And then it rained at 4:30pm. But by then, it was time for us to leave anyway.


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Sunday, February 12, 2006

"Strings and Serenades: Corrinne May in Concert"

Photo with Corrinne May
Ah, my first Corrinne May concert! She truly has a beautiful voice, and it sounds even better when heard "live". The concert was held at the National University of Singapore's University Cultural Centre. It was to kick off NUS' slightly-more-than-a-month-long Arts Festival.

The SBS Transit bus from the interchange to the venue was packed with attendees. It was quite funny, because we were all jammed on the bus, and at the second bus stop, everybody just got off. I think the driver must've been bewildered.

In spite of planning to arrive early, I and my friend arrived five minutes after! But unlike The Esplanade, the UCC is more gracious about delays. In fact, the concert started about 10 minutes after its scheduled time of 7:30pm. Corrinne May, dressed in a red shoulder-baring evening gown, walked across the stage to the grand piano, to rapturous applause. She was accompanied by two guitarists (one bass, one normal), a drummer, a percussionist, eight-piece string band (who were NUS students) (I think there were six violinists and two cellists) and the keyboard/conductor, her husband, Kavin Hoo.

Here's a rundown of her playlist. It's not complete nor in the correct order (mostly) because my memory has failed me. Note to self: bring pen and paper next time.

(Song links lead to iTunes Music Store.)

Open with:
"Mr. Beasley"
I think this is her favourite song. Mr Beasley is supposed to represent the love of her life.

She then introduced the band, naming each and every member, including the students.

She talked about performing at the "Make A Wish Foundation" with a 14-year-old patient. (The Foundation supports terminally ill children.) When asked what his wish was, he said he wanted the latest cellphone!
"Angel In Disguise"

Her next song was inspired by the cartoon, "Powerpuff Girls". She also mentioned that in Florida, a school teacher uses her songs to teach music to his elementary school children. He records their performances, including this one that has both boys and girls singing about being a superheroine!
"Little Superhero Girl"
And she smiled widely when she came to the lyric, "Singapore".

She thanked the audience for attending on the 15th day of the Lunar New Year, or "chap goh meh". Someone in the audience said that it was "worth it!" She asked if anyone still followed the tradition of throwing oranges into rivers and ponds "or Macritchie Reservoir" to find a suitor. Another person asked if she did. She laughed and said no. Then she said that the moon was supposed to be the brightest on this night. It was her corny intro to her next song.
"Same Side of The Moon"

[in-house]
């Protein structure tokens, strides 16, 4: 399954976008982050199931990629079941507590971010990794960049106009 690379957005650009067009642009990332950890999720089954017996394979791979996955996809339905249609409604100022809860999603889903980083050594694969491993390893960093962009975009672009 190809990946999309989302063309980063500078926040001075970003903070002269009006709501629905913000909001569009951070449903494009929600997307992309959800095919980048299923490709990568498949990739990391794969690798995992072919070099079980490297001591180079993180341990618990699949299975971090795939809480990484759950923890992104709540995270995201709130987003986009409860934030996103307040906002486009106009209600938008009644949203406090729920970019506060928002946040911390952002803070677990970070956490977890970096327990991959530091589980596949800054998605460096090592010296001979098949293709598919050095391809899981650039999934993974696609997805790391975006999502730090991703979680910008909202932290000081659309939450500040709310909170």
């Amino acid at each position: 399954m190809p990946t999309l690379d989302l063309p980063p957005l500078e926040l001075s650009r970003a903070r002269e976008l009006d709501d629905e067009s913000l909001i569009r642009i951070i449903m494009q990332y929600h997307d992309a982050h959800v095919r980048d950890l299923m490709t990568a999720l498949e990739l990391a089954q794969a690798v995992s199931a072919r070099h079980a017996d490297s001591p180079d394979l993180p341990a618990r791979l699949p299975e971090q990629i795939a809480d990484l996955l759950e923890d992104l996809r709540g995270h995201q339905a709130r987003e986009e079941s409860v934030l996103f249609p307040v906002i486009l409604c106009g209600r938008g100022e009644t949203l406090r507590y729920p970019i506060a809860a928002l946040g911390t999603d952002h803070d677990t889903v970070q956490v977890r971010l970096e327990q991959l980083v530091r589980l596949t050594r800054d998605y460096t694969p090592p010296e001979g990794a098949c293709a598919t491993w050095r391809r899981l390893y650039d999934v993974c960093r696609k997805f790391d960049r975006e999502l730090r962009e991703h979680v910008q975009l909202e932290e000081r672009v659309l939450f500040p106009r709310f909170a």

She then sang a new song for all of the Eeyores (Winnie the Pooh reference) of the world, i.e. those who are lonely and down-in-the-dumps.

She mentioned how she always felt sad when flying from Singapore back to Los Angeles, where her home is now.
"Fly Away"

The next two songs were done with her playing the guitar.

Her next song had been covered by her friend, local singer Tanya Chua, who was also in the audience.
"Something About You"

She sang another song on guitar, but I forgot what it was. Then it was back to the piano.

She talked about how, in Warner Brothers cartoons, there would be a little angel and little devil sitting on the character's shoulders, making him choose which side to follow. In the end, it was always about choosing the correct path. This led to her next song, another new one.
She fumbled during this song because she started on the wrong note -- literally. Halfway into the first verse, she stopped and said that it was too low. She conversed with her husband about it. "It's in F? Really?" Press piano keys. "Oh yeah!" Audience laughs and claps.

She once had a bad shopping experience and returned home very angry at the sales person. Her husband comforted her with a hug, and she was inspired to write the next song.
"Safe In A Crazy World"

Driving in Los Angeles can be crazy, what with drivers speeding and cutting in. She suspected that it was the same situation in Singapore. The title of her next song was her advice to all drivers.
"Let It Go"

She asked if anyone had gone for the "Singapore Idol" auditions. She didn't go to the venue, but thought that she could've walked down the line, singing her next song.
"Everything In Its Time"

Her next song was for an uncle, who was celebrating his birthday that night. And she also dedicated to anyone else who was celebrating his/her birthday.
"The Birthday Song"

The night was coming to an end. She thanked the organisers, which made her feel like she was giving a speech at the Grammy Awards.